If you’ve suffered from anxiety or depression in the past — and honestly, even if you haven’t — life these days can be pretty disconcerting.
If you’re not working, as many of us aren’t, there’s only so many times you can switch between reading, gaming, gardening, and attempting to contact the unemployment office before you go completely bananas. Sleeping more than seems reasonable for someone who doesn’t do much of anything nowadays? Feeling a distinct lack of productivity?
Then you’ll be at least semi-relieved to hear your reaction to quarantine is entirely normal.
As humans, we crave connection with others. It’s in our nature to explore, interact, socialize. When we aren’t able to do these things, there can be an unconscious regression in our personality. We move inward, since we can’t move outward.
You’re going through enough right now. We all are. There’s nothing wrong with your inability to cook Instagram-worthy dishes. There’s no reason you have to pursue a complex or expensive hobby. It’s okay to do something mindless, if only to pass the time.
In the first trimester of my pregnancy, which started late last summer, I suffered from a bout of high-functioning depression. Essentially, that means I spent days upon days in bed and in pain and felt absolutely terrible about it. By the time I came out of my prenatal depression, it was winter. And by the time winter ended, COVID-19 began.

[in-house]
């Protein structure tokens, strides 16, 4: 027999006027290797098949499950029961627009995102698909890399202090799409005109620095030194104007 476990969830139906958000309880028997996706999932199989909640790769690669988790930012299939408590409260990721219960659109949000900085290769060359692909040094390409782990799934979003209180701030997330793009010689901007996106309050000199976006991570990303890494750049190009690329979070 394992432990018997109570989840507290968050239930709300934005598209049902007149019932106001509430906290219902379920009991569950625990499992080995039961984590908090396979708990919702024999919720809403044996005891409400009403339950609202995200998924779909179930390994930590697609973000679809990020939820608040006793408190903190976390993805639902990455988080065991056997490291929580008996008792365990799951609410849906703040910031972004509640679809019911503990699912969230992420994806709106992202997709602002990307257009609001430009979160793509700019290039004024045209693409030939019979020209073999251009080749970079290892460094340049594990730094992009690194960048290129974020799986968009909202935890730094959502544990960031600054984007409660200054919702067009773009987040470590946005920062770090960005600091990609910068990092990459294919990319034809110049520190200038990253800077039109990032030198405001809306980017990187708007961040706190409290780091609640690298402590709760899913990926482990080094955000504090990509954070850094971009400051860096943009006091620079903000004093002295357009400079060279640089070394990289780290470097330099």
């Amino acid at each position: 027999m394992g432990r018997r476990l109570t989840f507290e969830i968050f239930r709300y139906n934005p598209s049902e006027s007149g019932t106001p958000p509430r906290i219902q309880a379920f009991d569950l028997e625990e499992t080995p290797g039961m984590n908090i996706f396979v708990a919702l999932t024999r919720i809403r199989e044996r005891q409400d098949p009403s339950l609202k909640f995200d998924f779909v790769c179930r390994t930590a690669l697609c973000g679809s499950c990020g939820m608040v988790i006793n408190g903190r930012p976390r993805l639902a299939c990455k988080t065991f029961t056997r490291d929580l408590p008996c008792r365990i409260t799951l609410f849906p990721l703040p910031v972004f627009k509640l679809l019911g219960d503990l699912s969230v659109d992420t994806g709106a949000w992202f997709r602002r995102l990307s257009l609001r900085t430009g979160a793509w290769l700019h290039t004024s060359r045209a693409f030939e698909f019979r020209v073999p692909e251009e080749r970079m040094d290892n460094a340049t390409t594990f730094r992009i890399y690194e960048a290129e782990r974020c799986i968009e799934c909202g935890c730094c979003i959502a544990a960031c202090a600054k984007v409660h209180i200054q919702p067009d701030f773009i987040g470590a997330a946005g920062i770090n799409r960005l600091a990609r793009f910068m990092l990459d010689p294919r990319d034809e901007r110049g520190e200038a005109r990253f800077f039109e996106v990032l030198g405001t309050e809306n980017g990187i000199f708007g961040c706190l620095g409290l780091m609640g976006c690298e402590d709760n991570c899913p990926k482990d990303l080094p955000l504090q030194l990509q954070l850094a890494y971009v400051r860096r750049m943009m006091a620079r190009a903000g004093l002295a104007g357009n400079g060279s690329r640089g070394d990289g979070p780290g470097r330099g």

In many ways, it seems like I haven’t lived a normal life in nearly a year. I long to visit my parents and my friends, far too many of whom haven’t gotten to meet our newborn. And though I can write from home, I desperately miss the days when I could meet my subjects in-person for story interviews.
But my husband and I have discovered a few ways to maintain our sanity during these troubling times, and I thought it might be useful to share them.
(1) Visit the water. I won’t pretend that Holland State Park isn’t crowded more days than not, but there are plenty of turn-offs near Lake Macatawa where you can get out and smell the sweet, lakeside air. Take the time to download Zillow on your phone, and you can spend at least an hour being amazed by the sheer expense of lakeside houses.
(2) Pick up a curbside order from your favorite store or restaurant. It’s unreal how much pleasure you get when you support local businesses who are struggling to weather the storm. Even on days when you feel utterly useless, you can make a significant difference to someone else.
(3) Open your windows. Now that the weather has (mostly) warmed up, a decent amount of sunlight can seriously change your perspective. When struggling with your mental health, it’s important to remember that you control your environment. A clean living space, some upbeat music, a few open windows and a scented candle can be an even more effective pick-me-up than a good drink.
(4) Try a podcast instead of television. Free apps like Stitcher can connect you to hundreds of interesting shows — and, even better, you can walk while listening. It’s entertainment and exercise, rolled into one.
(5) Go see the tulips. We can’t celebrate Tulip Time this year, but there’s a big perk to being locals. There are literally thousands of beautiful tulips spread throughout the Holland area, and no tourists to avoid. The time is ripe for a tulip photo album.
When all else fails, I sit on my porch with a good book and try to remind myself of the tattoo I got on my 18th birthday: “And in time, this too shall pass.”
— Cassandra Lybrink is a Holland resident. Contact her at firstname.lastname@example.org.